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Cognition

rwd

We’ve written 2 blog posts about rwd. View all topics »

  1. Why Developers Need to Learn Design

    A couple of years ago at Happy Cog, I transitioned from my position as a designer to a developer full-time. Up to that point, I had been a hybrid designer and developer, splitting my time between the two responsibilities. The truth is that it was a long-overdue transition. My passion lies in the development side of the spectrum, so I am glad to be in a role where I get to express that passion full-time.

    I no longer design all day every day, but my experience as a designer taught me that developers should learn and practice design. The trope is often that designers need to learn to write code, but in working as a developer on the web, I’ve learned that the value of a design education pays dividends beyond being able to mock up a page in Photoshop.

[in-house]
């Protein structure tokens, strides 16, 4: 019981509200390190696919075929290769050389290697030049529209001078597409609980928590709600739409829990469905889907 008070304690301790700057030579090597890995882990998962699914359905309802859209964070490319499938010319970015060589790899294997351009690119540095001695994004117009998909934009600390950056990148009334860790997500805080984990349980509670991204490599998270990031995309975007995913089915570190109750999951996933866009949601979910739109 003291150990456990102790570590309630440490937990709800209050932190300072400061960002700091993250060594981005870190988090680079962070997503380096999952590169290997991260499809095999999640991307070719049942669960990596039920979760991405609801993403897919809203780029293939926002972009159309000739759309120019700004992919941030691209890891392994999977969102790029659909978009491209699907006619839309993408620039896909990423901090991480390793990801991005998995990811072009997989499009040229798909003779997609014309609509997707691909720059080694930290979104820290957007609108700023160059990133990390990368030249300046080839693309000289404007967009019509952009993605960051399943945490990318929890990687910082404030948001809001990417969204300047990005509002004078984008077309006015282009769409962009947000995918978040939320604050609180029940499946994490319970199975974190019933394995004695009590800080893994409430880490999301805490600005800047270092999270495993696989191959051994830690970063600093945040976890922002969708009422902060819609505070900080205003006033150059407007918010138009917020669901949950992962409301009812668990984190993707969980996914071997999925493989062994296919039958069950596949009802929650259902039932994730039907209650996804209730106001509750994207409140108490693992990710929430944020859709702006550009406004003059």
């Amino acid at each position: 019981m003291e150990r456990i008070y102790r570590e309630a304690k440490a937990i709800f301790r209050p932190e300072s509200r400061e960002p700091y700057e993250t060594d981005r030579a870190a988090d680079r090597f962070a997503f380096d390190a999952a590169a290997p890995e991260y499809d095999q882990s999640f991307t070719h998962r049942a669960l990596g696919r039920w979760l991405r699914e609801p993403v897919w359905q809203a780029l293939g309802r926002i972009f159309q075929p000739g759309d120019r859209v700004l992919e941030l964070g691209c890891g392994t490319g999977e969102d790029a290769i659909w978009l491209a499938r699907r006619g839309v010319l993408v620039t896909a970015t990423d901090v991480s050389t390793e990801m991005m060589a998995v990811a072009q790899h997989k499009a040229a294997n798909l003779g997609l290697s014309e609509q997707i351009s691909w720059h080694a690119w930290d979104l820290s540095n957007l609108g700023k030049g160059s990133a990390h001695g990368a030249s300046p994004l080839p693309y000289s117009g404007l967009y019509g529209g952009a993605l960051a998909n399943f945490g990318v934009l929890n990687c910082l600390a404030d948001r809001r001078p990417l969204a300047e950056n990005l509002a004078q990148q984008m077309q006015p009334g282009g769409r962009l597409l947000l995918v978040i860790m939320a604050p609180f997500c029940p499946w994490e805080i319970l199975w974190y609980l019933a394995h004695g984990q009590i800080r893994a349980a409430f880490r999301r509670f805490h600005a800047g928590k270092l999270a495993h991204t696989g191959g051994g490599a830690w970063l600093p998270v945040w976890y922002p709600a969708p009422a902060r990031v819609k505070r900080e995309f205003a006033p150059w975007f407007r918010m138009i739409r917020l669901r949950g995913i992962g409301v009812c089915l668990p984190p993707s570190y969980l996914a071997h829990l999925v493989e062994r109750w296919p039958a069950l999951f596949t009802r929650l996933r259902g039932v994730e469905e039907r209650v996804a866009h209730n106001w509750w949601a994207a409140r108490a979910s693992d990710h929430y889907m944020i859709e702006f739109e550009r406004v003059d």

2. Avoiding #RWD Limbo

    Almost four years ago, I wrote a Cognition post about my Rule of Threes. In it, I explained that pushing a design effort far enough often resulted in stronger, better-conceived, and more thoroughly vetted solutions. If you didn’t read the article, let me give you a quick recap:

    At the conclusion of the information architecture phase, multiple designers worked in unison to evolve three unique design concepts. Each effort was aimed at different, but agreed upon goals. By varying art direction, user-interface interpretation, and content prioritization, the Rule stressed designing a “range” of static mock-up solutions to present to a client. Whichever concept garnered the most attention became the “base model” that was iterated on and drove the overall look and feel moving forward.